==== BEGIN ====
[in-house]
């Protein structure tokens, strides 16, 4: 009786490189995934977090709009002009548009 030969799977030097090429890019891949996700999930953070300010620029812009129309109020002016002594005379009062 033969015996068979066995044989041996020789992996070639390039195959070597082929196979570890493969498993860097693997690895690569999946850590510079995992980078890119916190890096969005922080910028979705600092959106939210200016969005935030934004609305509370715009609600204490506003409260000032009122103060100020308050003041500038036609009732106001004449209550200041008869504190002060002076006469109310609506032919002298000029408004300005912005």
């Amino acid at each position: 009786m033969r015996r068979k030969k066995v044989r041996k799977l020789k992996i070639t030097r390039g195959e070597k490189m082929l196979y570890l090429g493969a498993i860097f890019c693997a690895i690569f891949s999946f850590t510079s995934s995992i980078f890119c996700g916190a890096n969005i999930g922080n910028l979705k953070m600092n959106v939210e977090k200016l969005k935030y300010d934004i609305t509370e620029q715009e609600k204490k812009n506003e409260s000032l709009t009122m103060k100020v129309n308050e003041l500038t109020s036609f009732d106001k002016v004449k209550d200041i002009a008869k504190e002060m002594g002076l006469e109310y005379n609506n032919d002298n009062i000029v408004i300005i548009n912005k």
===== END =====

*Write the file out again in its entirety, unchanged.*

[in-house]
């Protein structure tokens, strides 16, 4: 009786490189995934977090709009002009548009 030969799977030097090429890019891949996700999930953070300010620029812009129309109020002016002594005379009062 033969015996068979066995044989041996020789992996070639390039195959070597082929196979570890493969498993860097693997690895690569999946850590510079995992980078890119916190890096969005922080910028979705600092959106939210200016969005935030934004609305509370715009609600204490506003409260000032009122103060100020308050003041500038036609009732106001004449209550200041008869504190002060002076006469109310609506032919002298000029408004300005912005």
């Amino acid at each position: 009786m033969r015996r068979k030969k066995v044989r041996k799977l020789k992996i070639t030097r390039g195959e070597k490189m082929l196979y570890l090429g493969a498993i860097f890019c693997a690895i690569f891949s999946f850590t510079s995934s995992i980078f890119c996700g916190a890096n969005i999930g922080n910028l979705k953070m600092n959106v939210e977090k200016l969005k935030y300010d934004i609305t509370e620029q715009e609600k204490k812009n506003e409260s000032l709009t009122m103060k100020v129309n308050e003041l500038t109020s036609f009732d106001k002016v004449k209550d200041i002009a008869k504190e002060m002594g002076l006469e109310y005379n609506n032919d002298n009062i000029v408004i300005i548009n912005k």